Editor‘s Note: This story was updated to include details of public financing provided to Xunlight.
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A Toledo solar-panel manufacturer has shut down and dozens of employees are out of work.
Xunlight Corp., a flexible solar-panel manufacturer that uses technology developed at the University of Toledo and is based on Nebraska Avenue, closed its doors June 30 to “resolve some matters,” CEO John Buckey said. Mr. Buckey declined to elaborate on the cause of the shutdown, but a letter provided to The Blade that appears to have been sent by Mr. Buckey to employees on July 2 said the company is closing and makes no reference to any potential reopening.
“Unfortunately, payments that were committed to be paid to Xunlight contractually have not been sent as agreed, and the company does not have the funds necessary to meet its obligations, including this week’s payroll, and to continue its operations,” the letter states. “Furthermore, there are no prospects for obtaining additional funding.”
Calls to most phone numbers at Xunlight go straight to voice mail. There were three cars in its parking lot Tuesday, and there was no receptionist at the front desk or apparent signs of activity at the facility. Mr. Buckey estimated that the company employed about 40 people.
Xunlight received significant local, state, and federal government support. For instance, in 2010, the company received $34.5 million in tax credits as part of the stimulus bill. U.S. Rep. Marcy Kaptur (D., Toledo) helped secure nearly $3 million in federal earmarks for the company.
Lucas County gave Xunlight a $2 million loan, and the Toledo-Lucas County Port Authority guaranteed a $1 million loan. The company received a $3 million grant from the National Institute of Standards and Technology, a more than $4 million loan from the state, and more than $2 million in state and local tax credits in recent months.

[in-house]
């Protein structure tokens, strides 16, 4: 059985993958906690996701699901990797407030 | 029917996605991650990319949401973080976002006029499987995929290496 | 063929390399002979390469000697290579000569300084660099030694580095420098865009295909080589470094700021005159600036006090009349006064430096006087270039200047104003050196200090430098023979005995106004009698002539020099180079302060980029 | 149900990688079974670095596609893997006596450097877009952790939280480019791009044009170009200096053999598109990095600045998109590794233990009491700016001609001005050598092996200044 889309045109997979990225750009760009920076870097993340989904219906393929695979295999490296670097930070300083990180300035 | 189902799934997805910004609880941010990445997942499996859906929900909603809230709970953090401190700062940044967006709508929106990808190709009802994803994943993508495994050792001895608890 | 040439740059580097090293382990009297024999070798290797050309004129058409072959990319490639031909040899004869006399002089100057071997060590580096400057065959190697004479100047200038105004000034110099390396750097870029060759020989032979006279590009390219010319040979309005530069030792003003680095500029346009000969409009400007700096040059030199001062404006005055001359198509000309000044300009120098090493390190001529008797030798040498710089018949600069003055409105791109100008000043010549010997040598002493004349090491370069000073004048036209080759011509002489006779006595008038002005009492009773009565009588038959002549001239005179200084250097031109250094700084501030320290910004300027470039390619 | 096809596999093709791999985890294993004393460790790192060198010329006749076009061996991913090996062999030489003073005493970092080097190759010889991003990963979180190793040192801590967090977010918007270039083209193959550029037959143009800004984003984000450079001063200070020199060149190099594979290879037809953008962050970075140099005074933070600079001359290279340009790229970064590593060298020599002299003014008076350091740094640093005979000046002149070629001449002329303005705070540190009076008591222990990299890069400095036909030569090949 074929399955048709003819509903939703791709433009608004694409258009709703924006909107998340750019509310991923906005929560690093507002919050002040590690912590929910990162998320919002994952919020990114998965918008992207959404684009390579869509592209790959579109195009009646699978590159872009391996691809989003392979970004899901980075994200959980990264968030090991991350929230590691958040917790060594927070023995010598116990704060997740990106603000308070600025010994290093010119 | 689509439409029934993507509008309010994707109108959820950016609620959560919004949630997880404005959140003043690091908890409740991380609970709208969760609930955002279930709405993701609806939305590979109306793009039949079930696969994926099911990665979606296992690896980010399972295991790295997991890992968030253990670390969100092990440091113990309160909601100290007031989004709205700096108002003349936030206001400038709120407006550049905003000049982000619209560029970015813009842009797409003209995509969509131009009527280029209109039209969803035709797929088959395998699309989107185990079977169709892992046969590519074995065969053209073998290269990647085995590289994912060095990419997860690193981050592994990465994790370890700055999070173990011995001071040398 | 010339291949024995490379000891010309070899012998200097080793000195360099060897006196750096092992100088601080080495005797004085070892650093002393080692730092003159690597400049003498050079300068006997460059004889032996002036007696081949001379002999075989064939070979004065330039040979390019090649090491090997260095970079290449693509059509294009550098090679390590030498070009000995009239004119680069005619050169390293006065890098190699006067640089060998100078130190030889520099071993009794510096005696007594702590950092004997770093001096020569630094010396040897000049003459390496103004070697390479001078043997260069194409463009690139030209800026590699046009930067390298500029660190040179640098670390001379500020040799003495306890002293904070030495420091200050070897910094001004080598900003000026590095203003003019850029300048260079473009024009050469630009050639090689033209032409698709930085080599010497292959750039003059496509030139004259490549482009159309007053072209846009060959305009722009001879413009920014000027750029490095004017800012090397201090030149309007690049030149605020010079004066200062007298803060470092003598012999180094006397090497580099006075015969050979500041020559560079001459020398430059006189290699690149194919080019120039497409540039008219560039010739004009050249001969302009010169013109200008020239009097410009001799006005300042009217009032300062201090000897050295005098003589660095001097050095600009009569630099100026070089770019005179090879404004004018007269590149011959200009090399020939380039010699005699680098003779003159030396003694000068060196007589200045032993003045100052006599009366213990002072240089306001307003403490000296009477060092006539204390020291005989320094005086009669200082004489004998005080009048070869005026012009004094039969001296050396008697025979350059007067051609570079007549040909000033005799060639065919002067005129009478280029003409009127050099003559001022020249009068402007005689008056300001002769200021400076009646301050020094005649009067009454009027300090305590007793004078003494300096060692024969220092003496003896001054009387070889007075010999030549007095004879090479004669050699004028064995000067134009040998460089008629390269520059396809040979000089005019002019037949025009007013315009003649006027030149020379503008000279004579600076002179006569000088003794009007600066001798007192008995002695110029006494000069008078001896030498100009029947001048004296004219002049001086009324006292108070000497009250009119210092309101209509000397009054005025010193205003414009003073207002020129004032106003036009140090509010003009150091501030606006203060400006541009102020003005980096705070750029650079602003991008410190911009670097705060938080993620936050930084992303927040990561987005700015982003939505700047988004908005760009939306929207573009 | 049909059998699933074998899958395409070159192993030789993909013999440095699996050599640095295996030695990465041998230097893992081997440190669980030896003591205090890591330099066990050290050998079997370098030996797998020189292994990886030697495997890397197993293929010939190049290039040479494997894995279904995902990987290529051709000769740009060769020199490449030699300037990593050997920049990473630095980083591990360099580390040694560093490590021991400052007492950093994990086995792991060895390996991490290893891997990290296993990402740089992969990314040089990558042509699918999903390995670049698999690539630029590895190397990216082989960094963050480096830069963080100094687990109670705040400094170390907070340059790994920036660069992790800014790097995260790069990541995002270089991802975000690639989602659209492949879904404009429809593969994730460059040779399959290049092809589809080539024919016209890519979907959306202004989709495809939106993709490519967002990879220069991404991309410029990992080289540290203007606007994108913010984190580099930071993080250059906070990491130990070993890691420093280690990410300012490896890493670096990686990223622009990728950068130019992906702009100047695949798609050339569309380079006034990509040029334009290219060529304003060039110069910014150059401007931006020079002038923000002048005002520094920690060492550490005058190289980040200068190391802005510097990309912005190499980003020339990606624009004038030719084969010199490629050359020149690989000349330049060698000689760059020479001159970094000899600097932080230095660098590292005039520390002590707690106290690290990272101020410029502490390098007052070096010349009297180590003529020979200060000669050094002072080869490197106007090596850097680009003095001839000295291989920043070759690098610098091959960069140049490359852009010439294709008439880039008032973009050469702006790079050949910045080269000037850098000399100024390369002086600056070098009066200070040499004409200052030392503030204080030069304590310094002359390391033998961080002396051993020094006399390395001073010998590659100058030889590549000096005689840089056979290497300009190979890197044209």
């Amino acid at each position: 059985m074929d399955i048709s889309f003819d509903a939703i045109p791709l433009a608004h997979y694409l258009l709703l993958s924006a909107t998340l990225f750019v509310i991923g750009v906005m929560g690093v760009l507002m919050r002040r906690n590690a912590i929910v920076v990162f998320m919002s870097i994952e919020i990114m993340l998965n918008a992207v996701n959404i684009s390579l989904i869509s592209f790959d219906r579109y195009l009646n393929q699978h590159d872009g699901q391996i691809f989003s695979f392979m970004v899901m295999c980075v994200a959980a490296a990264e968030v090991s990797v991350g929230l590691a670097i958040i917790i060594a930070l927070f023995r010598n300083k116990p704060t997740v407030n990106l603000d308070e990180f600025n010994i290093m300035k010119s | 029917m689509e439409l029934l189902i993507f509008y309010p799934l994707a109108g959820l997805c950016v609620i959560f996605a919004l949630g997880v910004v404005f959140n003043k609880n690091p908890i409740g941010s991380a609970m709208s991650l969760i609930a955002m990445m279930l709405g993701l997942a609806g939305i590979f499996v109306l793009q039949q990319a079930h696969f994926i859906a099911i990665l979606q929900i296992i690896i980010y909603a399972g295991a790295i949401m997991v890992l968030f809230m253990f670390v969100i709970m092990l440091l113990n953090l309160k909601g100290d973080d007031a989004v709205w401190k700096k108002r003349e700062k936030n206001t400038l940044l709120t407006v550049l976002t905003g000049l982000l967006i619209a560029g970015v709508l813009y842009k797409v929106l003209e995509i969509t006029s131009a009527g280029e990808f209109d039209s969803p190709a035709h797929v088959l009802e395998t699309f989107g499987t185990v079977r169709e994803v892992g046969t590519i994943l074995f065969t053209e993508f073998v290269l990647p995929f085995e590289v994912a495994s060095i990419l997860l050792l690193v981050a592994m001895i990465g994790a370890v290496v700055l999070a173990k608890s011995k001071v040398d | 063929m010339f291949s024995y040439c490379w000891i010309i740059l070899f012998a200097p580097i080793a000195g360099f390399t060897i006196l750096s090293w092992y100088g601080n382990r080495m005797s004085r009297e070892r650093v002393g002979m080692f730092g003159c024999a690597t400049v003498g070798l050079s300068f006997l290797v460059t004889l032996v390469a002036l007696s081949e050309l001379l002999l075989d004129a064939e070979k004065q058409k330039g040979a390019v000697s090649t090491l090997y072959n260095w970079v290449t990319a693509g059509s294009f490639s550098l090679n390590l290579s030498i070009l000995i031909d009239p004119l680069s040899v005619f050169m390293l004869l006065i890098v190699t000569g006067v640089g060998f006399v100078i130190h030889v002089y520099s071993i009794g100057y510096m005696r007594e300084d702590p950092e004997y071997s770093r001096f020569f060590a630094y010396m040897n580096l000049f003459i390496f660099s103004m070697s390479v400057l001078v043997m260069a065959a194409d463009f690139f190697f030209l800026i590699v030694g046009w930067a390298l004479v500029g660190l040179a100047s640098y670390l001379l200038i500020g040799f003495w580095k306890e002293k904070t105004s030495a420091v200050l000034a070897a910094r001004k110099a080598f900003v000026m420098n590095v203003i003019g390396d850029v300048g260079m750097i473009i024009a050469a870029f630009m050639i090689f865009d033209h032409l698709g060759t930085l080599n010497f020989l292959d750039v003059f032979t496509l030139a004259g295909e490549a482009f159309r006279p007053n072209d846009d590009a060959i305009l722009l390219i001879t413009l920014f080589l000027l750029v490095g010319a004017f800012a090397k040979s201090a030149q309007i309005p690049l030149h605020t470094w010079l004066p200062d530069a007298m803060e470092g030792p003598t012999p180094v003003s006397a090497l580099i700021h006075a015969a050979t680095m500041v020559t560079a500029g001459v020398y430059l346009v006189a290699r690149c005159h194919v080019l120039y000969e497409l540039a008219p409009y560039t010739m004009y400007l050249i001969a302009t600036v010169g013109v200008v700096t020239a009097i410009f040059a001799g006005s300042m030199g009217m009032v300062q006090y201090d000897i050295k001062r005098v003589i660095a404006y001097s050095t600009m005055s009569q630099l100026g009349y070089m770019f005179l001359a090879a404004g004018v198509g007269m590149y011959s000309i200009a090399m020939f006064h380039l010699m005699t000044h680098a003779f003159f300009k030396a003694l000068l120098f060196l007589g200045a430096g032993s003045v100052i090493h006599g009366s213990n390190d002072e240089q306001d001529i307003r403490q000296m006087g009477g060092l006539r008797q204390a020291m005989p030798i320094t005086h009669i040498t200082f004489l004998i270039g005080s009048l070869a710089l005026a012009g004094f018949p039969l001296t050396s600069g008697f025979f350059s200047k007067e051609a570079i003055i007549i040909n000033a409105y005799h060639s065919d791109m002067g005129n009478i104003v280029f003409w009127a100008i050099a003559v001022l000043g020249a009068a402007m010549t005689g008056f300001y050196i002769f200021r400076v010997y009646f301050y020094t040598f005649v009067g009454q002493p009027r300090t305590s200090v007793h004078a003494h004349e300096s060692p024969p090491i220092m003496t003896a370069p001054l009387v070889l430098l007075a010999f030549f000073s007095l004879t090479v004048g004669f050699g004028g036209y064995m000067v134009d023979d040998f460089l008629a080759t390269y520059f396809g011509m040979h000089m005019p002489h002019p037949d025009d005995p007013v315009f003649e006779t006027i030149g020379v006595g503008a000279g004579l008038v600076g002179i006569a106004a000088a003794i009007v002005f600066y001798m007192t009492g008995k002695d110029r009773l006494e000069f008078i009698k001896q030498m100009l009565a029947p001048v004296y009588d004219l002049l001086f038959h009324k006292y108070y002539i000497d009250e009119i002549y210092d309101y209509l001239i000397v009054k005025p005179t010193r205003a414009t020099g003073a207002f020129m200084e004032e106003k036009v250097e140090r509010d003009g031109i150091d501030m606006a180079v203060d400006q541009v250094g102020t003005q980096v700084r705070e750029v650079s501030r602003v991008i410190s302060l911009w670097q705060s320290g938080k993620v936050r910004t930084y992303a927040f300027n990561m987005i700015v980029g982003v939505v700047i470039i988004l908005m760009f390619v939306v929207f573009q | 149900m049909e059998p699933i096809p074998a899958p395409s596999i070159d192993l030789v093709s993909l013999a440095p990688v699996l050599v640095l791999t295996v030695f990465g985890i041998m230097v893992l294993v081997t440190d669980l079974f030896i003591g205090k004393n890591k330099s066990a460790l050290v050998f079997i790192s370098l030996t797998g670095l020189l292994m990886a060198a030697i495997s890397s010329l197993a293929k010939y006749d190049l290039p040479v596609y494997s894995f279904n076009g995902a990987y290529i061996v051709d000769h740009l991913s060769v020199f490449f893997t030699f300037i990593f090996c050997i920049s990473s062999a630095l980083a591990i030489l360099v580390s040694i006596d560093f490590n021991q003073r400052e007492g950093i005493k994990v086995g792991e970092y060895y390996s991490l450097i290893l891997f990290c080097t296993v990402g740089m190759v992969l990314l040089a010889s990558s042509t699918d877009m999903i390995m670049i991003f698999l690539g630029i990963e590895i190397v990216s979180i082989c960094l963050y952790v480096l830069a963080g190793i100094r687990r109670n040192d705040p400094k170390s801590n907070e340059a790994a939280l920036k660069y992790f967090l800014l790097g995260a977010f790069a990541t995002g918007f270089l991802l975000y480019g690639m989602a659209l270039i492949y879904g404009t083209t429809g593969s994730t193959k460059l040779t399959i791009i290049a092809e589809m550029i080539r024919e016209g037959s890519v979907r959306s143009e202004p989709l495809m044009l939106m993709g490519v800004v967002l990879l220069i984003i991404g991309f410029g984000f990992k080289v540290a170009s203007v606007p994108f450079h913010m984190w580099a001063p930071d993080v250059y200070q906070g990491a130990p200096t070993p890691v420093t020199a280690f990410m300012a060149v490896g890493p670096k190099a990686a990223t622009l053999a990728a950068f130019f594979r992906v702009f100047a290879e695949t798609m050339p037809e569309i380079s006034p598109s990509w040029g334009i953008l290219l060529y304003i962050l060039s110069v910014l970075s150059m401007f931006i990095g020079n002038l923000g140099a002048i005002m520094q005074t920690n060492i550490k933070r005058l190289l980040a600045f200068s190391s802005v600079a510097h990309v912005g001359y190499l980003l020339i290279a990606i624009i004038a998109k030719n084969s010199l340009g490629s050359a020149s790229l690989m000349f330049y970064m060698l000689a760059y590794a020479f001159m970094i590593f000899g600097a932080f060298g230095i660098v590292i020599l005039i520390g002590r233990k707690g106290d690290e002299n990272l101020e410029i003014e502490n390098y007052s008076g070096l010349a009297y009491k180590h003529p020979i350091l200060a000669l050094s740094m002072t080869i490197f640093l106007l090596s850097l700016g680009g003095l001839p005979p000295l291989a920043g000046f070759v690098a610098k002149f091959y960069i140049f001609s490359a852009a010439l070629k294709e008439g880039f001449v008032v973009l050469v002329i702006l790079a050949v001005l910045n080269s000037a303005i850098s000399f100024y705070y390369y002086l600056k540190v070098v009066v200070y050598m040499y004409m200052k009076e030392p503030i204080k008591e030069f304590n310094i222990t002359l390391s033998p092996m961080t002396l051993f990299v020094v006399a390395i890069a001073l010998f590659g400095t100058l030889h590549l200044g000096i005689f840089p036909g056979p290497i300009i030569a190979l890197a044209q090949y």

Xunlight’s connections to UT run deep.
The company was founded by Xunming Deng, a UT professor of physics, and his wife, Liwei Xu, based on technology he developed while at UT. He started a holding company called Midwest Optoelectronics LLC in 2002; the company’s main asset was an ownership stake in what would become Xunlight.
The holding company was licensed the technology by UT, and it then sublicensed the technology to Xunlight. Mr. Deng was chief executive officer and board chairman of Xunlight until March, 2012.
University of Toledo Innovation Enterprises received about $5 million of equity in 2008 from the University of Toledo Foundation; most of that equity was stock in the holding company. UTIE also made a $3 million investment in solar-panel maker Xunlight, according to UT records. It ultimately forgave $1 million of its investment, and received ownership of one of Xunlight’s manufacturing lines in exchange.
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“We would certainly be disappointed if the company left Toledo for another region, but we remain optimistic that the UT technology licensed to Xunlight will continue to pay dividends in other applications in the near future,” Rhonda Wingfield, UTIE chief executive officer, said in a statement.
When asked if UT believed Xunlight planned to move its operations outside of Toledo, a university spokesman said only that “we would certainly be disappointed if it did.”
Mr. Deng did not return a call requesting comment.
Some investors in Xunlight and MWOE knew little of the closure until asked about it by The Blade.
Bob Savage, Jr., of Rocket Ventures said Xunlight representatives had been hard to reach in recent weeks, but that he did not believe the company was dead. Rocket Ventures is a venture capital fund run by the Toledo Regional Growth Partnership; it previously was jointly run with the university.
Bo Lee, a Colorado-based investor in MWOE, said a shutdown didn’t surprise him. Mr. Lee filed a lawsuit earlier this year claiming Mr. Deng defrauded investors when he negotiated a financial restructuring and the sale of some assets to his own benefit and to the detriment of one of the companies.
Starting in 2011, according to the lawsuit, Xunlight began negotiations with MWOE to reduce its ownership stake in Xunlight in exchange for a cash infusion by investors to stave off bankruptcy. Xunlight also planned to divest itself of its Asian operations that were in China.
Xunlight Asia, Mr. Lee claims, was supposed to be sold to Midwest as part of its compensation for reducing its ownership stake in Xunlight. Mr. Lee claims Xunlight instead sold its Asian operation at a lower price to XL Technology Holdings, a British Virgin Islands company Mr. Deng owned. Meanwhile, MWOE reduced its ownership stake in Xunlight from 51 percent to less than 7 percent.
At the time of the negotiations, Mr. Deng was chairman and CEO of MWOE and Xunlight Asia, and was thus in a position to influence the negotiations, according to the lawsuit. He has denied Mr. Lee’s claims.
With Xunlight potentially out of business in the United States, Mr. Deng would be able to fill the market void, and with much lower operational costs, Mr. Lee said.
“If Xunlight U.S. goes away, [Deng] is free, and the cost from manufacturing in [China] is much less,” Mr. Lee said. “He can probably buy the assets here at a deep discount, because no one else will have a use for it.”